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The patient was given symptomatic treatment and advised for follow-up. After 15 days, on the first follow-up, he showed quite decrease in the pigmentation all over the body. Thus, the pigmentation was transient in nature. The patient is still under observation and follow-up.

The characteristic hyperpigmentation following dengue fever in various case reports is summarized in [Table 1].[1],[2] The pathogenesis of pigmentation following chikungunya is not clear; it is proposed that it may be because of increased epidermal melanin dispersion/retention by virus or it could be postinflammatory hyperpigmentation.[3] There are two different histopathological patterns recognized for postinflammatory hyperpigmentation – increase in the basal cell layer pigmentation and dermal pigmentation with decreased epidermal pigmentation.[4] As our patient showed epidermal pigmentation throughout all the layers, including stratum corneum, and was not just restricted to the basal cell layer, we assume that it could be due to increased epidermal melanin dispersion/retention by virus. However, we could not confirm with special stains because of limited resources.
Table 1: Comparison of postdengue fever pigmentation between case reports

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Levetiracetam-induced hyperpigmentation has rarely been reported.[5] It is reported with higher dose of drug for longer duration. In that patient, they observed dermal pigment incontinence with upper dermal fibroplasia which was not seen our in case.

Hyperpigmentation following dengue fever is a very rare phenomenon, and we could only find two cases reported worldwide.[1],[2] However, it needs consideration in differential diagnosis of pigmentation following chikungunya fever as higher mortality is associated with dengue fever compared to former. The condition may be underreported, and further vigilant approach might help in diagnosis. Concerns about hyperpigmentation can be addressed by explaining transient nature of it.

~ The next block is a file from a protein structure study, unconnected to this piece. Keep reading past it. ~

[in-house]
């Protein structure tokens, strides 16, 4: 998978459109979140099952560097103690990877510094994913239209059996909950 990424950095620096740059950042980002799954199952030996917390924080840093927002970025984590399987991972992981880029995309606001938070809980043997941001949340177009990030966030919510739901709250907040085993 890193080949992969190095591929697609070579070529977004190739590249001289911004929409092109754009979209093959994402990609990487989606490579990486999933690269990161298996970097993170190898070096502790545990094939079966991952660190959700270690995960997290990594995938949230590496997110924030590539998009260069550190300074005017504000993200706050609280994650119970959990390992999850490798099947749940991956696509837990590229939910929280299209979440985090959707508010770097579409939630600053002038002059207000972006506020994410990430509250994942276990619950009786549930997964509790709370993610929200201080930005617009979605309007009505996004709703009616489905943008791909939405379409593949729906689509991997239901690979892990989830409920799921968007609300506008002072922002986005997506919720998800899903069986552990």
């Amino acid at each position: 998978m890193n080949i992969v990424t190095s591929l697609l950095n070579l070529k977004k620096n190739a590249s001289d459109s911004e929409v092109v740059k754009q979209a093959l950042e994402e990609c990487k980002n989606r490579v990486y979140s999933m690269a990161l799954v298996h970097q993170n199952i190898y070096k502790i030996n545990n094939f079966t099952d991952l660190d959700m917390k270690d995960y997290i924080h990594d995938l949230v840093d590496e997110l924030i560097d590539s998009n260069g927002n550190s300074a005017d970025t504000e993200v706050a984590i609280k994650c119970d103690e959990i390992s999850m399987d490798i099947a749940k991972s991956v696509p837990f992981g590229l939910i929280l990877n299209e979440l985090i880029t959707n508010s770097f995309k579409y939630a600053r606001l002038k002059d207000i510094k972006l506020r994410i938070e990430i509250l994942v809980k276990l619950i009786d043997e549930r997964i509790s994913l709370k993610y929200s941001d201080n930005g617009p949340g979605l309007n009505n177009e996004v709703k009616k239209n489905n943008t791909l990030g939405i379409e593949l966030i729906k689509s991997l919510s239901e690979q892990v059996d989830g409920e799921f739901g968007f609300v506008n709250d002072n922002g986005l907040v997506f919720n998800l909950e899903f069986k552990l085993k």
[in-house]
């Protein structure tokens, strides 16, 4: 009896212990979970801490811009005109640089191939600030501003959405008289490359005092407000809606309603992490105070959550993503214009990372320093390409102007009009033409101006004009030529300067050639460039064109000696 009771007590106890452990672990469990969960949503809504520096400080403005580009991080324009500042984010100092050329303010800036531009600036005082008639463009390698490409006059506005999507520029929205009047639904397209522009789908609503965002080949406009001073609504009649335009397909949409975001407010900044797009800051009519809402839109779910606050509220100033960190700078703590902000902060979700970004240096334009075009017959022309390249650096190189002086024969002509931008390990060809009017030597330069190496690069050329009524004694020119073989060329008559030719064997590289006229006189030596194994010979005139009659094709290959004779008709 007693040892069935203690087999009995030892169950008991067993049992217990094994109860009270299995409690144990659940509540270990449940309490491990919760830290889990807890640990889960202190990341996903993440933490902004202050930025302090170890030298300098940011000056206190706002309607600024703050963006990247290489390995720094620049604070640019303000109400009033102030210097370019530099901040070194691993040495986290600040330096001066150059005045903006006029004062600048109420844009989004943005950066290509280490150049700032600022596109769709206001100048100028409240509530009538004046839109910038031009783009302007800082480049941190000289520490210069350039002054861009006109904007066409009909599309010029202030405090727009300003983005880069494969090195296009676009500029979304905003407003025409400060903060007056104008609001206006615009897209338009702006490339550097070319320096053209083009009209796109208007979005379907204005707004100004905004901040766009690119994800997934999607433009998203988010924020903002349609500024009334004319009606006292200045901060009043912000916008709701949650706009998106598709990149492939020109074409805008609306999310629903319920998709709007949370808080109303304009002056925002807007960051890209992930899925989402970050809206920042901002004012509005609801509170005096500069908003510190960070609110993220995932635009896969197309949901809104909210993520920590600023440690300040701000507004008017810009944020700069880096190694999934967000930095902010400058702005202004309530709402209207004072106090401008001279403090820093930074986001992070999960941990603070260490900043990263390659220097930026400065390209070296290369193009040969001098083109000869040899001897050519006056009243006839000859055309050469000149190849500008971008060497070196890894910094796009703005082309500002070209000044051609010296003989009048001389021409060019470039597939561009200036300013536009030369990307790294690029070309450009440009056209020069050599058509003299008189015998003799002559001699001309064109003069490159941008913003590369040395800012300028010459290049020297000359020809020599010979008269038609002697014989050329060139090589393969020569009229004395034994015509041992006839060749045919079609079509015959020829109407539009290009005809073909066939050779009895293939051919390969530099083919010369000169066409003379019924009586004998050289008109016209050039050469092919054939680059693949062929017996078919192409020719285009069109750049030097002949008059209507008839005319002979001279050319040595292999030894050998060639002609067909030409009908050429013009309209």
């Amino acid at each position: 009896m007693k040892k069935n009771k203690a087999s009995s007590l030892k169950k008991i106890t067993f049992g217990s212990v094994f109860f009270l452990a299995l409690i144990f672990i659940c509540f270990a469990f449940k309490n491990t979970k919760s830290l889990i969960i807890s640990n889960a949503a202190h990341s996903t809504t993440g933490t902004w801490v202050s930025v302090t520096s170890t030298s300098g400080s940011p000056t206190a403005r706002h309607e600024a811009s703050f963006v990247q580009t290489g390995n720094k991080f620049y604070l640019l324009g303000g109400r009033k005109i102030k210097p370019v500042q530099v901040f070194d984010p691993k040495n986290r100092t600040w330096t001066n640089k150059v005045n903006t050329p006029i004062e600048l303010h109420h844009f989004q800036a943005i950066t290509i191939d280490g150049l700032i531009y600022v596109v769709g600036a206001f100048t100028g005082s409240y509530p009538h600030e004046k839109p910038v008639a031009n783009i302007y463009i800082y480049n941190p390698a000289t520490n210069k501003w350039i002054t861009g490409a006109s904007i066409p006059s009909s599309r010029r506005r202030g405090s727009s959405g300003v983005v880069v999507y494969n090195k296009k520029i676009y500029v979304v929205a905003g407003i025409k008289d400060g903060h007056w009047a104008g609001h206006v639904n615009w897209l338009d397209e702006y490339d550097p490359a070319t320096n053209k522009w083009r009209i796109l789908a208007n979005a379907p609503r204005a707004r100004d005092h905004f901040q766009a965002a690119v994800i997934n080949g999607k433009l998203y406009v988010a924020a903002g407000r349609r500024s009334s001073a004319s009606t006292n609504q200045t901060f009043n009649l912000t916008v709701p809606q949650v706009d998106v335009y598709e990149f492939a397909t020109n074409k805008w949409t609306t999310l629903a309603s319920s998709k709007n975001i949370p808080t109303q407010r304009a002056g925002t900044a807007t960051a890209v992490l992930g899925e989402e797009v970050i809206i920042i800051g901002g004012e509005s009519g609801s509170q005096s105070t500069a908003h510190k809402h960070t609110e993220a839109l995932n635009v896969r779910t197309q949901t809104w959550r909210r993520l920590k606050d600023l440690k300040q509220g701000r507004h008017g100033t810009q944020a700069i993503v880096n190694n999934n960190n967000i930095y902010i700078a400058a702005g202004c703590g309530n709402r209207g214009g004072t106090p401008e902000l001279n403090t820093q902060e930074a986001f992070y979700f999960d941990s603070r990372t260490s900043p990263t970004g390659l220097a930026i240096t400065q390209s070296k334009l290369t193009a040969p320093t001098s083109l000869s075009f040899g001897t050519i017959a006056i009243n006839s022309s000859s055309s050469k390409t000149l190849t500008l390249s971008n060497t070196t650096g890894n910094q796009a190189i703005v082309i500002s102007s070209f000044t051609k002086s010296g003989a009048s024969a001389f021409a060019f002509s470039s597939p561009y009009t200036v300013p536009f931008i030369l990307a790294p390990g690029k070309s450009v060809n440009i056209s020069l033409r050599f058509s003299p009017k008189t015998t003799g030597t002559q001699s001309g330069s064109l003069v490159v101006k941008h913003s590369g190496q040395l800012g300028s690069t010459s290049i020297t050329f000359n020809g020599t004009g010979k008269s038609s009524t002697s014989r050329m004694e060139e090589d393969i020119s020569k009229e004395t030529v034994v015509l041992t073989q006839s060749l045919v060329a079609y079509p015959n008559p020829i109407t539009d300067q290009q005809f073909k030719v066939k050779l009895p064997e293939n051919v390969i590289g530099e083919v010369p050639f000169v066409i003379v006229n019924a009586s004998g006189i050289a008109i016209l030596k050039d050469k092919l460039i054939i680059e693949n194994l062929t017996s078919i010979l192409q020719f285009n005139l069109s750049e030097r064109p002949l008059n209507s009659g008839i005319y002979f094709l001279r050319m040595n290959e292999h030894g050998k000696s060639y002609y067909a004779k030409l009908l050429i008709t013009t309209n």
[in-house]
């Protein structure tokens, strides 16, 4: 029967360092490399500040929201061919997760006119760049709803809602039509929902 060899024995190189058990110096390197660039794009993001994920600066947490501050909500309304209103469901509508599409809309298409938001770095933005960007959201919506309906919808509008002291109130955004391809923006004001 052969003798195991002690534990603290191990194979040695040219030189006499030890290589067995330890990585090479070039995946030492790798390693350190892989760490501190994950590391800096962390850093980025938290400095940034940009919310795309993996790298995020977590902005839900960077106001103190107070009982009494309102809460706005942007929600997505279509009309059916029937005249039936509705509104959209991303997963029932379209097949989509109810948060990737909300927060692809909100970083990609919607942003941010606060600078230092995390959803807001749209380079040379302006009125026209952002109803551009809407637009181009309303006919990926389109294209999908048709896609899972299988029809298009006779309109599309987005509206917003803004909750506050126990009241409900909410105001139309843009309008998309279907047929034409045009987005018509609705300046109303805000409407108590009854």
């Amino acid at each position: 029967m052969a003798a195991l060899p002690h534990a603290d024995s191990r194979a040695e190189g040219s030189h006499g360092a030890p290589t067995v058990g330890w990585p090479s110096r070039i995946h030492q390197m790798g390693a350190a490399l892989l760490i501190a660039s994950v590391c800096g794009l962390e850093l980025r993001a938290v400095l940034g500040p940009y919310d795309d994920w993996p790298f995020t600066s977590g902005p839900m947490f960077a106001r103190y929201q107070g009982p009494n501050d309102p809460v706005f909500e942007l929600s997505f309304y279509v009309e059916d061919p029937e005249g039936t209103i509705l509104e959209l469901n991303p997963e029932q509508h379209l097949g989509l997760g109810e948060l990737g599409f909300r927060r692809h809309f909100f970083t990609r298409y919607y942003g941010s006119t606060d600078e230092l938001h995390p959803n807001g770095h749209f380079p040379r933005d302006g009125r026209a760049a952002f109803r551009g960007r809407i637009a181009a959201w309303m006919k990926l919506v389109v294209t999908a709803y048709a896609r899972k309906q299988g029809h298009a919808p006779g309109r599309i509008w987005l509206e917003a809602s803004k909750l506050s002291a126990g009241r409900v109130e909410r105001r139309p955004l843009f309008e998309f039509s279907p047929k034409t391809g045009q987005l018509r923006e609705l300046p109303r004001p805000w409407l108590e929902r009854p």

Declaration of patient consent

The authors certify that they have obtained all appropriate patient consent forms. In the form, the patient's parents have given consent for images and other clinical information to be reported in the journal. The patient's parents understand that his names and initials will not be published and due efforts will be made to conceal identity, but anonymity cannot be guaranteed.

Financial support and sponsorship

Nil.

Conflicts of interest

There are no conflicts of interest.



 
  References Top

1.
Bhatia SS, Shenoi SD, Hebbar SA, Kayarkatte MN. The chik sign in dengue. Pediatr Dermatol 2019;36:737-8.  Back to cited text no. 1
    
2.
Aroor S, Kumar S, Mundkur S. Transient cutaneous hyperpigmentation of extremities following dengue fever. Our Dermatol Online 2014;5:298-9.  Back to cited text no. 2
    
3.
Chavan RB, Sakunke AS, Belgaumkar VA, Bansal NM, Tharewal SS. Varied cutaneous manifestation of chikungunya fever: A case series. Int J Res Dermatol 2017;3:289-92.  Back to cited text no. 3
    
4.
Park JY, Park JH, Kim SJ, Kwon JE, Kang HY, Lee ES, et al. Two histopathological patterns of postinflammatory hyperpigmentation: Epidermal and dermal. J Cutan Pathol 2017;44:118-24.  Back to cited text no. 4
    
5.
Algahtani H, Marghalani S, Satti M, Shirah B. Levetiracetam-induced skin hyperpigmentation: An extremely rare undesirable side effect. J Epilepsy Res 2017;7:106-8.  Back to cited text no. 5
    


    Figures

  [Figure 1], [Figure 2], [Figure 3]